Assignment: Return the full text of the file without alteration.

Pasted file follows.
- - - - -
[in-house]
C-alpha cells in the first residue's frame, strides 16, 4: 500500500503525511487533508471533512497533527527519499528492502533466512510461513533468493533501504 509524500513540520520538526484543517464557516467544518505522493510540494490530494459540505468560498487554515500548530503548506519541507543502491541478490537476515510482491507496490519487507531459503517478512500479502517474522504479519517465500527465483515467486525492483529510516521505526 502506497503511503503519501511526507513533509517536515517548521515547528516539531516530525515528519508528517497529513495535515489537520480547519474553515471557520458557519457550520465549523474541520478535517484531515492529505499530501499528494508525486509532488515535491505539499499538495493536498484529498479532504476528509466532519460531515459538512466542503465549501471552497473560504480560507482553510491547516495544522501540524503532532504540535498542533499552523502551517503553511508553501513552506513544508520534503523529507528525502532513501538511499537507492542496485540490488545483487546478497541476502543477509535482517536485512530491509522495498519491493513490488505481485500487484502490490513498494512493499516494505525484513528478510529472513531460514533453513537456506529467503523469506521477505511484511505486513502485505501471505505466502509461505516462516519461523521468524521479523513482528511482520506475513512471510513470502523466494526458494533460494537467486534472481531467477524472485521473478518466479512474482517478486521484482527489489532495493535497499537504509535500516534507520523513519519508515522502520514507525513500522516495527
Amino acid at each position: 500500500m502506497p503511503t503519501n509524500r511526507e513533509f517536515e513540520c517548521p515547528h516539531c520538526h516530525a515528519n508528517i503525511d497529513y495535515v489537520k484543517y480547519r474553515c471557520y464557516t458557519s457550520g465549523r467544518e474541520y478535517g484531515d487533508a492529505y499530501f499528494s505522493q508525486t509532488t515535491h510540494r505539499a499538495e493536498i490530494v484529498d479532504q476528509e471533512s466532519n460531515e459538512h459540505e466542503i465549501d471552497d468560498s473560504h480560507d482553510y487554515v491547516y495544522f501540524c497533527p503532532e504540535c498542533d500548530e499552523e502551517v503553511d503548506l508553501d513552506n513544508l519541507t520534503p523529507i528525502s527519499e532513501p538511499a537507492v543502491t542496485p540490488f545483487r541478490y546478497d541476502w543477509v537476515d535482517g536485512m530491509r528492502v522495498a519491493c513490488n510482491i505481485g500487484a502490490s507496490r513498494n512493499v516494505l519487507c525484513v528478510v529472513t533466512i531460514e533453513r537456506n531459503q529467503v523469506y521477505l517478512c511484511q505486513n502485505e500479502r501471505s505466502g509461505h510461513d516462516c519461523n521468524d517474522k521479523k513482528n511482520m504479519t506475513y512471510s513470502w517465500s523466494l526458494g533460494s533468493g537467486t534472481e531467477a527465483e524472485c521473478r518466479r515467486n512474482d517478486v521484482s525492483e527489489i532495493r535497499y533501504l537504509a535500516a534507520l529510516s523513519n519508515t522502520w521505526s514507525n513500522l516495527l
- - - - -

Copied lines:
[in-house]
C-alpha cells in the first residue's frame, strides 16, 4: 500500500503525511487533508471533512497533527527519499528492502533466512510461513533468493533501504 509524500513540520520538526484543517464557516467544518505522493510540494490530494459540505468560498487554515500548530503548506519541507543502491541478490537476515510482491507496490519487507531459503517478512500479502517474522504479519517465500527465483515467486525492483529510516521505526 502506497503511503503519501511526507513533509517536515517548521515547528516539531516530525515528519508528517497529513495535515489537520480547519474553515471557520458557519457550520465549523474541520478535517484531515492529505499530501499528494508525486509532488515535491505539499499538495493536498484529498479532504476528509466532519460531515459538512466542503465549501471552497473560504480560507482553510491547516495544522501540524503532532504540535498542533499552523502551517503553511508553501513552506513544508520534503523529507528525502532513501538511499537507492542496485540490488545483487546478497541476502543477509535482517536485512530491509522495498519491493513490488505481485500487484502490490513498494512493499516494505525484513528478510529472513531460514533453513537456506529467503523469506521477505511484511505486513502485505501471505505466502509461505516462516519461523521468524521479523513482528511482520506475513512471510513470502523466494526458494533460494537467486534472481531467477524472485521473478518466479512474482517478486521484482527489489532495493535497499537504509535500516534507520523513519519508515522502520514507525513500522516495527
Amino acid at each position: 500500500m502506497p503511503t503519501n509524500r511526507e513533509f517536515e513540520c517548521p515547528h516539531c520538526h516530525a515528519n508528517i503525511d497529513y495535515v489537520k484543517y480547519r474553515c471557520y464557516t458557519s457550520g465549523r467544518e474541520y478535517g484531515d487533508a492529505y499530501f499528494s505522493q508525486t509532488t515535491h510540494r505539499a499538495e493536498i490530494v484529498d479532504q476528509e471533512s466532519n460531515e459538512h459540505e466542503i465549501d471552497d468560498s473560504h480560507d482553510y487554515v491547516y495544522f501540524c497533527p503532532e504540535c498542533d500548530e499552523e502551517v503553511d503548506l508553501d513552506n513544508l519541507t520534503p523529507i528525502s527519499e532513501p538511499a537507492v543502491t542496485p540490488f545483487r541478490y546478497d541476502w543477509v537476515d535482517g536485512m530491509r528492502v522495498a519491493c513490488n510482491i505481485g500487484a502490490s507496490r513498494n512493499v516494505l519487507c525484513v528478510v529472513t533466512i531460514e533453513r537456506n531459503q529467503v523469506y521477505l517478512c511484511q505486513n502485505e500479502r501471505s505466502g509461505h510461513d516462516c519461523n521468524d517474522k521479523k513482528n511482520m504479519t506475513y512471510s513470502w517465500s523466494l526458494g533460494s533468493g537467486t534472481e531467477a527465483e524472485c521473478r518466479r515467486n512474482d517478486v521484482s525492483e527489489i532495493r535497499y533501504l537504509a535500516a534507520l529510516s523513519n519508515t522502520w521505526s514507525n513500522l516495527l